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Can the U.S. afford a big Pacific realignment?

There are no good numbers for how much it will cost to realign American forces in the Western Pacific, nor clear ideas about what the alternatives are, the Government Accountability Office says in a new study. The report, cited by Stars & Stripes reporter Travis Tritten, puts its own huge potential price tag on the various moves, if they take place, and reawakens a longstanding question just as DoD begins to undertake its Mother of all Reviews: What is America's strategy in the Pacific?

Wrote Tritten:

The U.S. military is moving ahead with one of the largest shift of Pacific forces since World War II without a good idea of how much it will cost or if the country can afford the bill, federal auditors said this week.

A report by the Government Accountability Office shows the realignment of forces in South Korea, Japan and Guam could cost the United States and its allies more than $46 billion this decade. Military estimates of the various components have been inaccurate or nonexistent, the report said.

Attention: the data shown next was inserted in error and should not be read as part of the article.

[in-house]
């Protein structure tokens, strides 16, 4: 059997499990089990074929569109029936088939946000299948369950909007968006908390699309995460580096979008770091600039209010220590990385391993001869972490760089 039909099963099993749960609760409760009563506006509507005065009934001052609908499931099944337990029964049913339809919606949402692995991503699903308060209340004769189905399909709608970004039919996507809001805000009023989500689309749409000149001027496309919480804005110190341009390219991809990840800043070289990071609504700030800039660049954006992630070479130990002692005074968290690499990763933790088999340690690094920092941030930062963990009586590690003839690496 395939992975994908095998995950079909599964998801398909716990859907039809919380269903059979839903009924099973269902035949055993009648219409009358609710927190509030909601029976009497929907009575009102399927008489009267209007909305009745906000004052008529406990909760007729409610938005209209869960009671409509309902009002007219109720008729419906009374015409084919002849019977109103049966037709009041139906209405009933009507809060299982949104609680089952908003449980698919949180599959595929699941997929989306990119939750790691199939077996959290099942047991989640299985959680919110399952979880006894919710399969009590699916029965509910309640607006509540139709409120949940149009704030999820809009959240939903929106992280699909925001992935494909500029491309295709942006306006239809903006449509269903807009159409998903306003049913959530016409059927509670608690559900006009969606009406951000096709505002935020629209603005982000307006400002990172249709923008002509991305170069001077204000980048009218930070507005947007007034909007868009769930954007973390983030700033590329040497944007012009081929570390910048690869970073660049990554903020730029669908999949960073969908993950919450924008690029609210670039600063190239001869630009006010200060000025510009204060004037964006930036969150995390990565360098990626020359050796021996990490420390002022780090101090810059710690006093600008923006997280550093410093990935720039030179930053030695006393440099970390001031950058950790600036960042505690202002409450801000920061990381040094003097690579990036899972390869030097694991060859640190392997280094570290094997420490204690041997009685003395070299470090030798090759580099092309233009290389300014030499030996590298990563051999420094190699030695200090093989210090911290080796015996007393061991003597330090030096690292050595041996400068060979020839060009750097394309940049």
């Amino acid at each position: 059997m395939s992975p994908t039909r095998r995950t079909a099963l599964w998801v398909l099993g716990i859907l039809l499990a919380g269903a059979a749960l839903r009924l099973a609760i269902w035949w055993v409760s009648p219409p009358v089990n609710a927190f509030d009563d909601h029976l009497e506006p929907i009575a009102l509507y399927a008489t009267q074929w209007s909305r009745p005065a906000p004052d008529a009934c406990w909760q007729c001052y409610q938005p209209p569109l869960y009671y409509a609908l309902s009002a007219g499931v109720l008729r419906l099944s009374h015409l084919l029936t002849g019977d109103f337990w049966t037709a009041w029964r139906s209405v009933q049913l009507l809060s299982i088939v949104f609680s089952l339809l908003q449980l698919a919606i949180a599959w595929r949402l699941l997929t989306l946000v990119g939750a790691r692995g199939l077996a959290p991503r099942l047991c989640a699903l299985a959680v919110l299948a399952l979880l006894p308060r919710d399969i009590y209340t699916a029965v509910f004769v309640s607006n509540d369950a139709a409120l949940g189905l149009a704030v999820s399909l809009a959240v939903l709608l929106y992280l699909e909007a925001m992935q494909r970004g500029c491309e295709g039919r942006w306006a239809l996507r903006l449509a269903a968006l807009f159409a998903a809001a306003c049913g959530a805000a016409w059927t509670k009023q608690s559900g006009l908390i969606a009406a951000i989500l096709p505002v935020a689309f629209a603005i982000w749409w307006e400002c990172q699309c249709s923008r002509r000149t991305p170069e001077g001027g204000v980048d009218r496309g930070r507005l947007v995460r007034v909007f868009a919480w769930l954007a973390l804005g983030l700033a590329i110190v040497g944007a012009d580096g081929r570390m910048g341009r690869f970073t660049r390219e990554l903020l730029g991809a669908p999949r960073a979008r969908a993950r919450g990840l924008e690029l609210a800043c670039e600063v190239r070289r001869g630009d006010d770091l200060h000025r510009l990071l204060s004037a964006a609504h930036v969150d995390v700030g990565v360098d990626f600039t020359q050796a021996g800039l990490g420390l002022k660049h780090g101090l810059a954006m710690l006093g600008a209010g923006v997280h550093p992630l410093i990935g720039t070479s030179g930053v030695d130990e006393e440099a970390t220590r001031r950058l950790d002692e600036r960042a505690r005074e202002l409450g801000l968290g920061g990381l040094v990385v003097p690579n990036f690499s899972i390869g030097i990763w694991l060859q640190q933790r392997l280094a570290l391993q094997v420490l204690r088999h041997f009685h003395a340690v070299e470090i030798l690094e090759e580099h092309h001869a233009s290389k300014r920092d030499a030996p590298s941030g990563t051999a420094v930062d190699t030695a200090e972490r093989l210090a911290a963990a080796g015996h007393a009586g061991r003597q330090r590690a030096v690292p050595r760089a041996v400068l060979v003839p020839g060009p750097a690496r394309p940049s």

Meanwhile, the Defense Department has not fully considered alternatives that could prove to be more effective and affordable, the GAO said. The report adds to growing doubt in recent weeks over the long-planned overhaul in the region, which could eventually allow servicemembers in South Korea to bring families along for three-year tours, reduce the controversial presence of Marines on Okinawa, and turn Guam into a major military hub in the Pacific.

This story doesn't even include the word "China," but that, clearly, is the long pole in the tent. If China and the Pacific will be tomorrow's most important areas of American national focus -- and they're pretty important now -- is it worth the costs of getting the strategic posture right?

If the Pacific were a game board in "Risk" or "Battleship," how would you set up your pieces?

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